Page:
Review: Pedal machines with small wheels – a better way to cycle
The market for “small wheel pedal machines” is relatively small, with these bikes normally serving a specialist market that is not always well covered by the traditional cycle press. This book of the same name is one of the few devoted to such machines. Author Julian Edgar is undoubtedly enthusiastic about small wheels and gives a very readable and personal take on them. It doesn’t claim it’s the definitive or unbiased guide, but it’s an entertaining overview.
Edgar is passionate about treadle machines with smaller than usual wheels, convinced that “in many situations [they are] much more practical than conventional high-wheel bicycles”. Feeling that “a lot of people are completely unaware of the benefits of small-wheeled bikes”, he made it his mission to spread the message with his book – or, if you’re already a convert, it’s “a celebration of what we both know”. .
I would temper his enthusiasm a bit, as small wheels have different strengths and weaknesses than large wheels, making them more suitable in some conditions but less so in others. Being usable in some conditions is not the same as being optimized for all.
If a compact folded machine is your priority, having a small wheel is a big advantage; however, even Edgar accepts that the rougher the terrain, the less suitable a small wheel will be – which is why mountain bike wheels are generally getting bigger – and I doubt even Edgar will be able to reverse that trend.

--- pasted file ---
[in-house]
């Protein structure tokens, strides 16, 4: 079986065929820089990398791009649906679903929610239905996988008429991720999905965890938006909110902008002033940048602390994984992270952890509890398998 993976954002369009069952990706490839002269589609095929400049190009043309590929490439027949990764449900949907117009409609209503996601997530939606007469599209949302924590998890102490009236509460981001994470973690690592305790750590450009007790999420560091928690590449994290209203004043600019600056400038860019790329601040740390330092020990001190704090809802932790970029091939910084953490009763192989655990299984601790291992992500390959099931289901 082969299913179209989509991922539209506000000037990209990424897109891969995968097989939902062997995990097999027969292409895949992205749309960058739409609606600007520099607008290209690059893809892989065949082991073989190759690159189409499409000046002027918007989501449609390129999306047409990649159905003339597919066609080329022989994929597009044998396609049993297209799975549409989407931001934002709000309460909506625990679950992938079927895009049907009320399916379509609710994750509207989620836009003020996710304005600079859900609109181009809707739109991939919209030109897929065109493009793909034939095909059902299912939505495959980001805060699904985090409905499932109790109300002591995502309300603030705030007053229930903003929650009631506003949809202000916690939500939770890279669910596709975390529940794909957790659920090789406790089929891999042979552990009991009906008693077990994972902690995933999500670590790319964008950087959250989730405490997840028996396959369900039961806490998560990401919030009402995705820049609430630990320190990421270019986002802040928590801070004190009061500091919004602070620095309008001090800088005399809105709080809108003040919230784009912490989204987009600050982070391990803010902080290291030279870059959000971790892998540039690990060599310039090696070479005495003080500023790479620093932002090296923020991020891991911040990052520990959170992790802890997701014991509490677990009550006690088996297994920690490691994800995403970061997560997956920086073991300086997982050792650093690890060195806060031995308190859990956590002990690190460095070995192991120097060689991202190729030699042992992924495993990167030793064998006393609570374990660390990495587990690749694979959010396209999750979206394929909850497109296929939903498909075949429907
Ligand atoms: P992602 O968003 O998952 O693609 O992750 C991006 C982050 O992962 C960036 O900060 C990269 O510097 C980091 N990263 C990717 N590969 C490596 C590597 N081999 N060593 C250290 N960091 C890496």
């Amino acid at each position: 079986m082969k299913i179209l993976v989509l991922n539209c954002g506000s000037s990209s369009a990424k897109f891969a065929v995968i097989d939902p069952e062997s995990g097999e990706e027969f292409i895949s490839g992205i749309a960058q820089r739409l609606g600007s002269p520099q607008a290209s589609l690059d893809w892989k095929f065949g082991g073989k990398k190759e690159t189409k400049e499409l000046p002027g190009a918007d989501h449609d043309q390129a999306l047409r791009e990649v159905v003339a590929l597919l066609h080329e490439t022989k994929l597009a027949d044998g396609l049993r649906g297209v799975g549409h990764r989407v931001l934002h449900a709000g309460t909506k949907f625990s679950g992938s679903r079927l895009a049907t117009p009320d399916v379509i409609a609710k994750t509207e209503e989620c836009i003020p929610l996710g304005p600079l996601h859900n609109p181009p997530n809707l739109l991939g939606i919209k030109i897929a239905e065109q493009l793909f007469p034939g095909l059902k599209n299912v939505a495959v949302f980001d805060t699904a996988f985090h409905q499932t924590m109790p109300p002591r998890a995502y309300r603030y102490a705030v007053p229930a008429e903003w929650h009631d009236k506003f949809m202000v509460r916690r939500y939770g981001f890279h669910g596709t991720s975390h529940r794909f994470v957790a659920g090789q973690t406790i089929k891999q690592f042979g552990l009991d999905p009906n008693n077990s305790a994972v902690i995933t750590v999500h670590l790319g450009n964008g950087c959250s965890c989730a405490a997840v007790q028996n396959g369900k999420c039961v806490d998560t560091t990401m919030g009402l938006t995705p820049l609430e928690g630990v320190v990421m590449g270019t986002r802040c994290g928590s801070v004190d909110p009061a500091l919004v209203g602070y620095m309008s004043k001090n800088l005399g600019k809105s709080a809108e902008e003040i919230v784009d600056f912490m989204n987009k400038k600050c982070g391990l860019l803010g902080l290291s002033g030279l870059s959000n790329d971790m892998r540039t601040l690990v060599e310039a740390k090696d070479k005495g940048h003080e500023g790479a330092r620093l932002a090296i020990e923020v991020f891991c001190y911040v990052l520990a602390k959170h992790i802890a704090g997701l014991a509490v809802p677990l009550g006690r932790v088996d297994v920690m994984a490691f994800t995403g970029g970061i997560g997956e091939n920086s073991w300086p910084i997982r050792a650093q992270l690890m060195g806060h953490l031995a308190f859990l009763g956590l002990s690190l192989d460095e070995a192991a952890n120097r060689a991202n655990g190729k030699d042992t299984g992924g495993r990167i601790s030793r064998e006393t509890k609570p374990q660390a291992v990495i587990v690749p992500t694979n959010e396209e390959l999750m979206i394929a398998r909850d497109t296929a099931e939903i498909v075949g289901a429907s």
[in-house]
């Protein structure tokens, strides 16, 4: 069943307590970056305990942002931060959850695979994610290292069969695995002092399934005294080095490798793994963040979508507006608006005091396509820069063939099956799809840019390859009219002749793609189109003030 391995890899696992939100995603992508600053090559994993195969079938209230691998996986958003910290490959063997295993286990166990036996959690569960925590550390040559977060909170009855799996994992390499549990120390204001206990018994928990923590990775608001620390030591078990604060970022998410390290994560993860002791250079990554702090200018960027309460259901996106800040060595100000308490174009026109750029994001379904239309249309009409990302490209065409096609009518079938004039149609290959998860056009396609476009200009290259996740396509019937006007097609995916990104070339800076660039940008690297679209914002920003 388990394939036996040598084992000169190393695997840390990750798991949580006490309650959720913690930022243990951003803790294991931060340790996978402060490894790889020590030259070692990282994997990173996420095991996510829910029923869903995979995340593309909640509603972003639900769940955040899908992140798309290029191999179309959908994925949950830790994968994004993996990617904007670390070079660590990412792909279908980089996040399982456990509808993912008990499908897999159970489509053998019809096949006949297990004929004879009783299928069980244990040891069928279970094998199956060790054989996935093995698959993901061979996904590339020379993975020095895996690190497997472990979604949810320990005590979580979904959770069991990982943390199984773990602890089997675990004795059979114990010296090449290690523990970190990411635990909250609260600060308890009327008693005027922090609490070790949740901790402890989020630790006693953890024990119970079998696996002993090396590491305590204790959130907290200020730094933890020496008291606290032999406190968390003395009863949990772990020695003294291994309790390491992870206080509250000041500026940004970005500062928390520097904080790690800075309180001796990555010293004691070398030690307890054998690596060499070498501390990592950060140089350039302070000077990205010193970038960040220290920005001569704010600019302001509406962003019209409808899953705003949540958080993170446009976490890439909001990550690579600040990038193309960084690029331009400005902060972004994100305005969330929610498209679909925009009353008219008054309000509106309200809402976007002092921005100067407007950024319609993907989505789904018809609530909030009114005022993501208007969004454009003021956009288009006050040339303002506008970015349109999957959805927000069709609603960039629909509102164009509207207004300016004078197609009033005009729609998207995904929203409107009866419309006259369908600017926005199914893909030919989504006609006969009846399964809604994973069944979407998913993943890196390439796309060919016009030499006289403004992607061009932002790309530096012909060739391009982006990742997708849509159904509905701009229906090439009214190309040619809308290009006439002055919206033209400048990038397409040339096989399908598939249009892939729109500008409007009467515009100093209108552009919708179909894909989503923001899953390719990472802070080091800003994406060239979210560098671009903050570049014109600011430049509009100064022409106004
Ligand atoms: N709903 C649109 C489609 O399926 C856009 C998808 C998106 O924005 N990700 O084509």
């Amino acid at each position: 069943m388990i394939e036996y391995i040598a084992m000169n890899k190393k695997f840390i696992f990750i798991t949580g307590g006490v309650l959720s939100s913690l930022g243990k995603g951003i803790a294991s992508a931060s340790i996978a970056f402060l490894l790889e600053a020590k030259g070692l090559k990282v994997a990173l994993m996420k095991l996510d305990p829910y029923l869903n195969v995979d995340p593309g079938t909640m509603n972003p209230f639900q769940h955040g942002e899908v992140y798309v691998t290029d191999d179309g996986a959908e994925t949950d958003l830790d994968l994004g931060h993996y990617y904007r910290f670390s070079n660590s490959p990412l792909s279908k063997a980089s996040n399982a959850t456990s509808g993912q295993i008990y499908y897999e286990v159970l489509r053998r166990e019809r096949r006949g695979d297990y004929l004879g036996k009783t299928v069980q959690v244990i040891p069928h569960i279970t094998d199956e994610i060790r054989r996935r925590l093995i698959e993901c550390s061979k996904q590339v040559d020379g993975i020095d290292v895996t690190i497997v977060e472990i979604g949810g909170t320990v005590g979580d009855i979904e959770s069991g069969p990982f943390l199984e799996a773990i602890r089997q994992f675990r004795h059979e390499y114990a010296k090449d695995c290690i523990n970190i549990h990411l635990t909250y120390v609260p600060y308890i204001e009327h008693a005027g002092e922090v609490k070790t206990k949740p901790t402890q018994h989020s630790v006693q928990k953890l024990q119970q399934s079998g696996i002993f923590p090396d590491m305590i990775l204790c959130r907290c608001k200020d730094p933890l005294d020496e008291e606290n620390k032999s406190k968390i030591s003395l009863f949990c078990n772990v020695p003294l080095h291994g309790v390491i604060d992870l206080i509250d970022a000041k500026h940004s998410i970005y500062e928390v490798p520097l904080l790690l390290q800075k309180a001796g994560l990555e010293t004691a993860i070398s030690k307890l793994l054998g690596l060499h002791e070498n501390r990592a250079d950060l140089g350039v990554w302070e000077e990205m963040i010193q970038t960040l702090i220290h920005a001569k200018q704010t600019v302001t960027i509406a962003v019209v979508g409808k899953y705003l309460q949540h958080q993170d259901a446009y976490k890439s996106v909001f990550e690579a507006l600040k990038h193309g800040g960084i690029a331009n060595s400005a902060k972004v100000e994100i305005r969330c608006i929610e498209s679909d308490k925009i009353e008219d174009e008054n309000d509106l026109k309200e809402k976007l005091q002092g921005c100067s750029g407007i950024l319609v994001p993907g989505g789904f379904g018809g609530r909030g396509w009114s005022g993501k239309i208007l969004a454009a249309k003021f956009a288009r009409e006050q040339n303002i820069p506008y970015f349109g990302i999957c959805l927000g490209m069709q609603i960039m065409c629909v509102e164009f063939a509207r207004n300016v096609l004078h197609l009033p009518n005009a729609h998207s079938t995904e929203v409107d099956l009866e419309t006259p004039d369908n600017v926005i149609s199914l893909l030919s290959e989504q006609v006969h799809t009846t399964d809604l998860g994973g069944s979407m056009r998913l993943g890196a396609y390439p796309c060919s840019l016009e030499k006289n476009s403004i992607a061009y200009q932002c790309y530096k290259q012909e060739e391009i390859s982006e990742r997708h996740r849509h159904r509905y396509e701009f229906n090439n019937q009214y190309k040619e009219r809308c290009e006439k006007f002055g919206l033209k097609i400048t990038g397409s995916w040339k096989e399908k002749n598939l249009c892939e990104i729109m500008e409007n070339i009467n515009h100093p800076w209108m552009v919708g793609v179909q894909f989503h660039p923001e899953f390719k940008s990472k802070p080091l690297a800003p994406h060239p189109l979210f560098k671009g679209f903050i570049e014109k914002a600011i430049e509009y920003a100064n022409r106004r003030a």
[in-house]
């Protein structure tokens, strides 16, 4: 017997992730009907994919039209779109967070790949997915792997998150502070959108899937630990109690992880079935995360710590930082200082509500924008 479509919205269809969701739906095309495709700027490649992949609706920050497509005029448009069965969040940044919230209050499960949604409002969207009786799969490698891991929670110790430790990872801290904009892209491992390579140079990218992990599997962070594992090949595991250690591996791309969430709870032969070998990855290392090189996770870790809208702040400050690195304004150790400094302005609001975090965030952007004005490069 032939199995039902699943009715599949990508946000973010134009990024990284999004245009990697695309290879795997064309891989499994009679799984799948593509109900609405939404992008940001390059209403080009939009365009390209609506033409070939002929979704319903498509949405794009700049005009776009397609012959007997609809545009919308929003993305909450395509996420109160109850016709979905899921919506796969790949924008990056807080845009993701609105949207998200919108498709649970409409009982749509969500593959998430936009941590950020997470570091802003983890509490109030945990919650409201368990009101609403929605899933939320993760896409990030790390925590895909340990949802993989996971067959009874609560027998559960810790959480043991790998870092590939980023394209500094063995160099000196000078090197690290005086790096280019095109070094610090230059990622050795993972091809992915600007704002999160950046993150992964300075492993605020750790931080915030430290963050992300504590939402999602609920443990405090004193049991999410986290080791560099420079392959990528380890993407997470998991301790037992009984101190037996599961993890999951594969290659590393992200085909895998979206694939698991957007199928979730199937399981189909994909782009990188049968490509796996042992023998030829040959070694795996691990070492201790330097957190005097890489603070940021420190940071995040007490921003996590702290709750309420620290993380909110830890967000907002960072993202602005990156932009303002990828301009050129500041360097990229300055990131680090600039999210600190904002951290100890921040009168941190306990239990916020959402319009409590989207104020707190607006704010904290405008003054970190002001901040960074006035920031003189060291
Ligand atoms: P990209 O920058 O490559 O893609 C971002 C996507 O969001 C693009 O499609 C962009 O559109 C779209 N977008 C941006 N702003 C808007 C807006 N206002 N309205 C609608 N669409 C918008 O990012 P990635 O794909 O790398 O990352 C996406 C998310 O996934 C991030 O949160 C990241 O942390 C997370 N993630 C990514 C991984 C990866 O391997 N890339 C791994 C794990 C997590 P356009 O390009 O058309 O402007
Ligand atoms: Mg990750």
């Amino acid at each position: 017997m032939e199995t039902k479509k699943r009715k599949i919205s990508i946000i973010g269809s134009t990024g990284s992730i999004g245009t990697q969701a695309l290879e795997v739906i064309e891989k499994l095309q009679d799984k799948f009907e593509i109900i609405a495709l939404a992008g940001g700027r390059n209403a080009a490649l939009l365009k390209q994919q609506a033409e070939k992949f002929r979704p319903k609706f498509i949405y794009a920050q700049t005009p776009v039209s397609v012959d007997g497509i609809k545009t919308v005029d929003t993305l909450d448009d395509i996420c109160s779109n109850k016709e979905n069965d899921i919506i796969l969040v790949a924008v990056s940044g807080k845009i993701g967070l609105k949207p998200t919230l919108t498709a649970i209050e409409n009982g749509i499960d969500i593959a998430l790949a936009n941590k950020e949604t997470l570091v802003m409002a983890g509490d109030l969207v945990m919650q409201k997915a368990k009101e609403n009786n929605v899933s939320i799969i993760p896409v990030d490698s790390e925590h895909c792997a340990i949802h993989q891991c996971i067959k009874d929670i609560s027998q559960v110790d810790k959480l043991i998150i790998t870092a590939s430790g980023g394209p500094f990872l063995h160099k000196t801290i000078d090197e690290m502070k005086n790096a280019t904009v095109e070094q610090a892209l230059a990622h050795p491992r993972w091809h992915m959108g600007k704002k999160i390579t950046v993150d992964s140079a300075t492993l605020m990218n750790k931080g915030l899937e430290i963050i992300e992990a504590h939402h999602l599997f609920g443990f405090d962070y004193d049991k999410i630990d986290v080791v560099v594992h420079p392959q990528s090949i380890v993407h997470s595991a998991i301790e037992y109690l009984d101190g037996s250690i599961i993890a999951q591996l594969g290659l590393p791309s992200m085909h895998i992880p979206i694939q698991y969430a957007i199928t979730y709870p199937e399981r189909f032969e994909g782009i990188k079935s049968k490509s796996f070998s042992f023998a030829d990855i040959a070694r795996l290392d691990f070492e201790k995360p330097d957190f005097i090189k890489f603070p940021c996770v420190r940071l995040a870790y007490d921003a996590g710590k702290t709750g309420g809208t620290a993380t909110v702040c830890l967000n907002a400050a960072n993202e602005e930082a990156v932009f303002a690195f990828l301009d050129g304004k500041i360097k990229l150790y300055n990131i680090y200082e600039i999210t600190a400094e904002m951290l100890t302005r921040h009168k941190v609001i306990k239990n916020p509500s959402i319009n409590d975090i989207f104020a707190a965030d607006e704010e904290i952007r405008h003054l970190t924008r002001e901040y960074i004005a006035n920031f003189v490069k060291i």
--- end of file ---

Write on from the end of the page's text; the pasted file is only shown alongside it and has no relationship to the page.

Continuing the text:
So what arguments does Edgar have to convince us that he is right? Saying that smaller wheels provide more room above the wheels for luggage, easier suspension integration, take up less space and are lighter is true, but these are not the only considerations to decide what is best in any situation.
Also, claims that the smaller diameter puts less stress on a hub may be true, but that gets pretty tenuous – and the fact that inner tubes are smaller to carry around as spares is again correct, but it’s unlikely to tilt the argument for most people. Also, even though they catch less wind, the frontal area of the complete bike and the man-shaped object above the wheel don’t really change – and the latter still accounts for the majority of wind resistance. anyway.
Edgar admits there are downsides to smaller wheels: the lighter weight reduces the gyroscopic effect; the reduced diameter makes rim brakes less effective; and the tires will sink a little deeper into soft surfaces. They also position the hubs closer to the ground and more prone to contamination.
I wouldn’t disagree with any of Edgar’s arguments in principle, I just think that in general there are a lot of other factors that go into choosing a suitable machine beyond wheel size .
It gives a very good potted history of small wheel and folding bikes, and it brought back many memories of the early Moultons, the original Bickertons and of course the ubiquitous Brompton.
I also enjoyed a chapter on motorcycle restoration, including Moulton’s own Series 1. It is informative, well illustrated and reinforces the fact that while such projects can be rewarding, they don’t always make economic sense.
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Many pages are occupied with general information which applies equally to all bikes and which you can easily find elsewhere. I would rather have more pages on the specifics of small wheel machines that you usually won’t find elsewhere. for example, in the three pages devoted to a suggested touring packing list, there is absolutely nothing unique to small-wheeled machines. It’s just that you have shorter spokes.
Other points may be more size specific, but indicate that the bleeding is obvious: if you want to take the bike in your boat or car, it asks, “Can the folded bike actually fit in the space you You have ?”.